This Is How Much Money Trump Will Have When He Leaves The White House

In the aftermath of Joe Biden's 2020 presidential win, some anticipate that the current occupant of the White House, Donald Trump, will be at best reluctant to exit office. It's entirely possible that Mr. Trump's 3 a.m. tweet-rambles will continue to light up the twitterverse for years to come, and his face to endlessly pass through the circuits of news punditry. People will analyze and dissect and try to make sense of his presidency for years to come. And Trump's wealth, come and go as it has, remains an additional source of confusion and debate.

Trump was a billionaire long before he was the billionaire-in-chief. In his 2016 campaign, as Rolling Stone tells us, he used to brag that his wealth exceeded $10 billion. At that time, The Federal Election Commission disclosure form pegged him somewhere closer to $8.7 billion. Forbes said $4.6 billion. And now, since Trump has finally released his tax records, as Business Insider explains, his current wealth stands at about $2.5 billion. This is down $600 million from 2019, per Forbes, and his properties are down in value across the board, particularly in Miami, where they're down 80 percent in value, to $28 million. He's facing multiple lawsuits when he leaves office, as CNN outlines, over everything from incorrect evaluation of assets to obstruction of justice, for which he might have to resort to financial settlements.

So when all is said and done, and Trump leaves office, how much money will he actually have? 

When all is said and done: richer than before

When looking at Trump's future finances, we've first got to look at his presidential salary. As stated on Business Insider, presidents earn $400,000 a year, and ex-presidents receive a lifelong pension of about half that figure (Obama received $207,800 in 2017, for instance). And per the Former President Act, ex-presidents receive not only health and security budgets for life, but annual vacation budgets. These figures might not mean a lot to a billionaire like Trump, but they at least cover plenty of expenses.

Supporters of President Trump have made mention of his campaign promise to work for free as president — that with his personal wealth, he had no need of the presidential salary, and would in fact donate its equivalent. Records indicate that he's fulfilled that 2015 promise. Politifact points out that by law, the president must be paid, and so Mr. Trump has donated the equivalent of his presidential salary to various federal agencies. He's written checks quarterly, equal to his presidential compensation. USA Today reported last July that in 2019, Mr. Trump made donations to the Department of Agriculture, the U.S. Surgeon General's Office, the Office of the Assistant Secretary of Health, and the Department of Health and Human Services.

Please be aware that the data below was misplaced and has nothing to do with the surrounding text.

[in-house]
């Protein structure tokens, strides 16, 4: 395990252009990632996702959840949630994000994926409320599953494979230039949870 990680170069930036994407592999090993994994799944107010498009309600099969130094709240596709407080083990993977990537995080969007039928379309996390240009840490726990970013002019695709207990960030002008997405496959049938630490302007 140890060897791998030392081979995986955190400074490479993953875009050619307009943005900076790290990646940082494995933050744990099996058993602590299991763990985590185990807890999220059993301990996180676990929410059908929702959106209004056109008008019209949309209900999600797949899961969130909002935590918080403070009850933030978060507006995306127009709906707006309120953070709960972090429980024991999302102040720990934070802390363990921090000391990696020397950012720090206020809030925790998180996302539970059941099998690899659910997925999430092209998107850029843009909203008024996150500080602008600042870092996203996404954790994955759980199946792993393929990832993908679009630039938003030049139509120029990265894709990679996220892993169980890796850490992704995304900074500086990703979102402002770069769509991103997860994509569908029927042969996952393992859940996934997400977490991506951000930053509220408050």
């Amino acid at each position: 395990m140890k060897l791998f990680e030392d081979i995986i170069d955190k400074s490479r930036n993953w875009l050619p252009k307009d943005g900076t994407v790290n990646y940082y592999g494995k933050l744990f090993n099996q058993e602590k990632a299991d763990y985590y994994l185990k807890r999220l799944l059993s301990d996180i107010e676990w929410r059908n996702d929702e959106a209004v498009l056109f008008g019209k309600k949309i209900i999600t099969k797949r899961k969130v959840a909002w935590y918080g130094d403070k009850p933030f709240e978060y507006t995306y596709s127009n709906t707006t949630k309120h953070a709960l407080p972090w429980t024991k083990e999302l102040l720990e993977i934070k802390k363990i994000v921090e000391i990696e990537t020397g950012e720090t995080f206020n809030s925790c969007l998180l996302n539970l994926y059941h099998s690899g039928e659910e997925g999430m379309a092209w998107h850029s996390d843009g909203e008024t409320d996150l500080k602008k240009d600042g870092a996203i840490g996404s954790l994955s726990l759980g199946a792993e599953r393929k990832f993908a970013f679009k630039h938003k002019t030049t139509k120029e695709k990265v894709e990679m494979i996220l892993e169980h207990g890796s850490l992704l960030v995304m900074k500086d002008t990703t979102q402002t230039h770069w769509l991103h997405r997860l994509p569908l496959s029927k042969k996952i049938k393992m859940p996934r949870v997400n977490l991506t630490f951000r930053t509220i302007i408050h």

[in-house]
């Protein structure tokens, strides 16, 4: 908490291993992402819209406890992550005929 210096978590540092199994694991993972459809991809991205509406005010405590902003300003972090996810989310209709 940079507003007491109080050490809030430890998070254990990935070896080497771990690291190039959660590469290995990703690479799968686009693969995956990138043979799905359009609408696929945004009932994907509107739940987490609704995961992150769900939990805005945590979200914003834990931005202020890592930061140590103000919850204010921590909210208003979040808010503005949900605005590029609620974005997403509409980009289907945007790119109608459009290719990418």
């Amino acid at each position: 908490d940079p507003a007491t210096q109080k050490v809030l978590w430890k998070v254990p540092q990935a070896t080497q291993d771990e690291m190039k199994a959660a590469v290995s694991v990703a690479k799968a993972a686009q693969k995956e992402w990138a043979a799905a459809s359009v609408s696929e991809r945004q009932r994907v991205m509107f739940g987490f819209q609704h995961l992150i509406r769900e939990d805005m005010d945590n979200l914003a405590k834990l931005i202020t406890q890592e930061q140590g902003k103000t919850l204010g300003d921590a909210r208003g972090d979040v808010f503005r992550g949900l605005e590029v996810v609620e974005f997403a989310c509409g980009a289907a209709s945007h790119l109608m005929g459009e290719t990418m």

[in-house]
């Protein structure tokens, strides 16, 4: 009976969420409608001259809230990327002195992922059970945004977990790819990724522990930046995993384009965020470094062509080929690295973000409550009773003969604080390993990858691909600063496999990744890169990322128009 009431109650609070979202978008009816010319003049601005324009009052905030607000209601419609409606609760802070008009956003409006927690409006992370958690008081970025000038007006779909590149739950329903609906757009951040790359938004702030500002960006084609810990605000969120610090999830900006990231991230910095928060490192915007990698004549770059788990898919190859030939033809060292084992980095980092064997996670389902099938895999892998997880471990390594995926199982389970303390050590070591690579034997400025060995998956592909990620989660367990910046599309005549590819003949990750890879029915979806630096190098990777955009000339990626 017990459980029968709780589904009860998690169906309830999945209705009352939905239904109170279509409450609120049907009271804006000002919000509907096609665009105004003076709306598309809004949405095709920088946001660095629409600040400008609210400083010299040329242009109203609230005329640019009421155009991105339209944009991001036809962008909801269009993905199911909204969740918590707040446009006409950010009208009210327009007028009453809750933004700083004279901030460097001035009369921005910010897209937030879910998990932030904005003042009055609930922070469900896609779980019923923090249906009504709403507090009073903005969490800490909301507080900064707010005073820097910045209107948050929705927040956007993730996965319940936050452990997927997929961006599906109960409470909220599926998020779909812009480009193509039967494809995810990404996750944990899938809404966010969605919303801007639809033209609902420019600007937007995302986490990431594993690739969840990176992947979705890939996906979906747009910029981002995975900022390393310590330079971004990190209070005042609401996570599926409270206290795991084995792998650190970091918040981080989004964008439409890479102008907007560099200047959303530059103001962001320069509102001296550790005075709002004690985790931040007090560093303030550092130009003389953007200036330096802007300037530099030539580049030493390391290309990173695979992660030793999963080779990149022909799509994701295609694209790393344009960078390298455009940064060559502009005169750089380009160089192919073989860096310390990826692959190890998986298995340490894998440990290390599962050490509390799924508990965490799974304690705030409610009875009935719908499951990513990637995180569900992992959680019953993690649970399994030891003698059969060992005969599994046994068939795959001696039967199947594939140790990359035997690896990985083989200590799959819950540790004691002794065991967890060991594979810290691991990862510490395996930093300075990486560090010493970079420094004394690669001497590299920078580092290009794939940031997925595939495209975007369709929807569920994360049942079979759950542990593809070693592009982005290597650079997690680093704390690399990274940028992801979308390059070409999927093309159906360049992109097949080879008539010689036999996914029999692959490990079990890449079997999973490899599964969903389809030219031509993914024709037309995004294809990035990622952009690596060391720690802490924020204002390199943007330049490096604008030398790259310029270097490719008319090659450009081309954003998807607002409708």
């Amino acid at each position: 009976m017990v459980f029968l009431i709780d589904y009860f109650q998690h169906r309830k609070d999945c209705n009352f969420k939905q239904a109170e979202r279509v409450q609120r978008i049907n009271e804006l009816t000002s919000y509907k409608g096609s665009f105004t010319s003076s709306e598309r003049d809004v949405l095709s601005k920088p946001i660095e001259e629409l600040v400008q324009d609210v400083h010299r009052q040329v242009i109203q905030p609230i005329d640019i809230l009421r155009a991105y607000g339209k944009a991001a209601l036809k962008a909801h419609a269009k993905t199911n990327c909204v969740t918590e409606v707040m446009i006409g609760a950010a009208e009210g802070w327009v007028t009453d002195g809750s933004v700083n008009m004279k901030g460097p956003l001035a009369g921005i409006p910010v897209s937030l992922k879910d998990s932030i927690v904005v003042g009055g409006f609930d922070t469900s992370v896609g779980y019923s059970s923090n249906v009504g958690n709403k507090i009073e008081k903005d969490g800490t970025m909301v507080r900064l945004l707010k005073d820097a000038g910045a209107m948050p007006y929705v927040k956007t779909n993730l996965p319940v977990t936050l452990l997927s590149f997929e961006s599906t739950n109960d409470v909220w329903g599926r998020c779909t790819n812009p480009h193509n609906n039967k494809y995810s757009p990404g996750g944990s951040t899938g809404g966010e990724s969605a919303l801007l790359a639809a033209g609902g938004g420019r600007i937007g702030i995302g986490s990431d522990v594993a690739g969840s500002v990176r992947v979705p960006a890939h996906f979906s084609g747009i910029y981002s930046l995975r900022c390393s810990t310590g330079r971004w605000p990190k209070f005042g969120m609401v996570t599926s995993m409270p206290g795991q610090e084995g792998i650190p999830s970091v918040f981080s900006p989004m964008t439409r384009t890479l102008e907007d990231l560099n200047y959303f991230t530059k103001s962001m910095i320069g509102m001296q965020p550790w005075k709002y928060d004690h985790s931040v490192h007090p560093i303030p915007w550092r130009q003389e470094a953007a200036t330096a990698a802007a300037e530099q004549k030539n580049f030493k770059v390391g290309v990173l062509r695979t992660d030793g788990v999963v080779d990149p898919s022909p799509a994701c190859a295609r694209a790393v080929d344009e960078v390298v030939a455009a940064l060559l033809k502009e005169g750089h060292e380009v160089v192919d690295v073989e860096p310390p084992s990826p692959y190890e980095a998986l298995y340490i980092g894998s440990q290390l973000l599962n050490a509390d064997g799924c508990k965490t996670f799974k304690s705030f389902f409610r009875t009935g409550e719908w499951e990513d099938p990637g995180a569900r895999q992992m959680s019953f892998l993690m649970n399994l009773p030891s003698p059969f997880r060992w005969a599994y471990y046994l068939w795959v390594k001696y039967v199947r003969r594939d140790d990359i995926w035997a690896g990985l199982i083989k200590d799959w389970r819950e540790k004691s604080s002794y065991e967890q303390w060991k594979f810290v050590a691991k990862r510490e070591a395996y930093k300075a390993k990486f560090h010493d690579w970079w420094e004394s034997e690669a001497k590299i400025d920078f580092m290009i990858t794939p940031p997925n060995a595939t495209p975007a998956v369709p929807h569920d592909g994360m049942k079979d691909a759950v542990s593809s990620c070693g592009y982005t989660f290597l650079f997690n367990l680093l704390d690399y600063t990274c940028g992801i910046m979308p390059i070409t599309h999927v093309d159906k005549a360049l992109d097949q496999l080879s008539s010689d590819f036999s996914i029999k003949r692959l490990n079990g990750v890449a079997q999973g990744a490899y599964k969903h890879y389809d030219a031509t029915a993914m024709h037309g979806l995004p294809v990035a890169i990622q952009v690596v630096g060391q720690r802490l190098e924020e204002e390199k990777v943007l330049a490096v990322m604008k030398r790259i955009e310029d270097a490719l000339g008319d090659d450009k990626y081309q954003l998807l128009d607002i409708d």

He isn't the first president to forego a salary

He isn't the first wealthy man to hold the office of president, nor is he the first president to take a pass on the salary. USA Today further reports that two previous presidents, John F. Kennedy and Herbert Hoover, were both wealthy in their own right when they were elected, and donated their salaries. Another Politico post reports that the first president, George Washington, refused compensation — he, too, had private wealth — but the law being the law, agreed to accept payment of $25,000 for his governmental service.

On the other hand, despite his wealth, Mr. Trump has made some (in hindsight) bone-headed business decisions, like Trump University, Trump Steaks, and Trump: The Game (true story). He's filed for Chapter 11 bankruptcy multiple times, as the American Bankruptcy Institute shows. A number of suits are still in progress, including one over Trump University, with its fake instructors and unaccredited degrees, for which Trump is the subject of two-class action lawsuits, and a third suit in New York for $40 million.

But because justice truly is blind, Trump has also come into a windfall of money as a result of last-minute, 2020 campaign donations. As Campaign Legal tells us, the 2020 election was the most expensive in history, at $14 billion, and only about 60 percent of Trump's fundraising money is needed to cover his campaign. And the rest? Even after paying all his legal expenses, per Yahoo News, he'll still be left with "tens of millions" more.